Antibiotic Stewardship FAQs
AHRQ Safety Program for Long-Term Care: HAIs/CAUTI
The frequently asked questions (FAQs) that are intended to support long-term care (LTC) facilities in the implementation of efforts to reduce the overuse of antibiotics. The answers to these commonly asked questions are based on evidence-based practices (when available) and consensus of experts from this program's national project team of clinical faculty; others are based on practical hygiene issues of daily living.
- Does prescribing prophylactic antibiotics help prevent urinary tract infections (UTIs)?
There are no benefits of antibiotic prophylaxis in patients who have short-and long-term urinary catheterization.1,2
Moreover, residents with or without urinary catheters, with asymptomatic bacteriuria, should not be treated with antimicrobial therapy.3 Overuse of antibiotics can lead to antimicrobial resistance, medication adverse events, and potential Clostridium difficile (C. diff) infection.
- Are there certain species found in the urine culture that should be considered red flags and that will always require antibiotics?
No. The catheter increases the ability of bacteria and yeast (Candida) to enter the bladder, but whether or not a symptomatic infection with tissue damage occurs depends on multiple factors.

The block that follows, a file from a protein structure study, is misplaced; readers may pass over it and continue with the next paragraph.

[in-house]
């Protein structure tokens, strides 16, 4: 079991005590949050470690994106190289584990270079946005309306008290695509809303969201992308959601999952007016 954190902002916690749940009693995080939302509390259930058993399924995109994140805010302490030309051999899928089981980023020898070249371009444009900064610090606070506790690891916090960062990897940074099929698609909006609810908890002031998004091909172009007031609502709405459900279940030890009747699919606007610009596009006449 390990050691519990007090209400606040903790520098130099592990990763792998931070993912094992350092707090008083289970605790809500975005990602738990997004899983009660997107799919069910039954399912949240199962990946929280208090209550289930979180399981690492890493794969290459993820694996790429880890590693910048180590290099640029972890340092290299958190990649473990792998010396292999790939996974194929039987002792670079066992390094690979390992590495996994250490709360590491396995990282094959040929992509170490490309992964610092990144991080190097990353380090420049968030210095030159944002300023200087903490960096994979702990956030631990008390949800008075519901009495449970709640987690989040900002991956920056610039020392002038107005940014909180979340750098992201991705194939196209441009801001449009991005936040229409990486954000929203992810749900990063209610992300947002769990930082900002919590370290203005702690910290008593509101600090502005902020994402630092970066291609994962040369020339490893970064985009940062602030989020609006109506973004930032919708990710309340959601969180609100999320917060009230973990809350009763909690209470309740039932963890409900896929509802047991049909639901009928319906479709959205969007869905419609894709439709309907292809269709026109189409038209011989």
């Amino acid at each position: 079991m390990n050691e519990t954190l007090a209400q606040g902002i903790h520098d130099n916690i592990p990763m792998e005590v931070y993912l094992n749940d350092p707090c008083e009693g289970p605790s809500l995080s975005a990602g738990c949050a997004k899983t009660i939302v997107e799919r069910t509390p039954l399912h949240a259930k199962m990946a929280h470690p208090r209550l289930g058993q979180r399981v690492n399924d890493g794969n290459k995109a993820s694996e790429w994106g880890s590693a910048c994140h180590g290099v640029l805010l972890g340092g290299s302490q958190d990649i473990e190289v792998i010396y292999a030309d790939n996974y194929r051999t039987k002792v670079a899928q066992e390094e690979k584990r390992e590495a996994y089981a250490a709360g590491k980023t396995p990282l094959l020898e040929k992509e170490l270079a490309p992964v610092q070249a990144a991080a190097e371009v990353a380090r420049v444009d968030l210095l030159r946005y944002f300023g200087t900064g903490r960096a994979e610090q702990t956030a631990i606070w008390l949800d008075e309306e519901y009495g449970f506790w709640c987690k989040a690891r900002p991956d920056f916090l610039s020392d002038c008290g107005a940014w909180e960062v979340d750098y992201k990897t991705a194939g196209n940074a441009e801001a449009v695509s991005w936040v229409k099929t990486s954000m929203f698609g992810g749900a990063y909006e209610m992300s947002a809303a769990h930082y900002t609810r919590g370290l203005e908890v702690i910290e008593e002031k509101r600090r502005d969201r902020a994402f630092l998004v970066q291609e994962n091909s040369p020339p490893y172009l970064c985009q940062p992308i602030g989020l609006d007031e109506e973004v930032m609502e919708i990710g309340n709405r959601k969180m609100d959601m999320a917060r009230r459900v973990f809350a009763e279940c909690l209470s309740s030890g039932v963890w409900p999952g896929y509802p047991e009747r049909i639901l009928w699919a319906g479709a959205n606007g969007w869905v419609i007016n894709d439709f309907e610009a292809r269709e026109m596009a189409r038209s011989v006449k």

- Would it be useful for LTC facilities to assess local antibiotic resistance patterns in their facility?
Yes. The best source for determining local antibiotic resistance patterns in your LTC facility is the laboratory that serves you. Laboratories often produce an “antibiogram” that details what percentage of each type of bacteria are resistant to a given antibiotic. For example, an antibiogram can tell you that 30 percent of E. coli detected at the laboratory are resistant to ciprofloxacin. A good source for the local antibiogram also might be an infection control practitioner. If the antibiogram for urinary tract pathogens is not available or identified, you may be able to get this information from other LTC facilities in your community. Another alternative is to request the antibiograms for urinary tract pathogens from the local hospital if you don't have antibiograms of cultures from residents in your facility.
- Would you recommend reviewing the serum white blood cell count to diagnose a CAUTI?
An increase in the total number of white blood cells, also known as leukocytosis, is only helpful in diagnosis of CAUTI if it is accompanied by either an acute change in mental status or functional decline. Otherwise, leukocytosis is nonspecific and can result from several noninfectious conditions, including stress, medications, etc. Therefore, the diagnosis of UTI should always be a diagnosis of exclusion if the resident has a positive urine culture diagnosis but does not have any UTI symptoms.4
- How do you recommend we engage physicians in antimicrobial stewardship based on the treatment guidelines?
It is important to build trust and be diplomatic when approaching another clinician. Start by sharing factual observations and information. Describe your observations and things you’ve considered, including the treatment guidelines. Then ask more questions to understand the provider's observations. You can use communication strategies and tools from TeamSTEPPS, an evidence-based teamwork system designed to enhance performance and patient safety. Another approach could be on a systems level to enlist the support of the director of nursing or an infection preventionist to address policy level changes.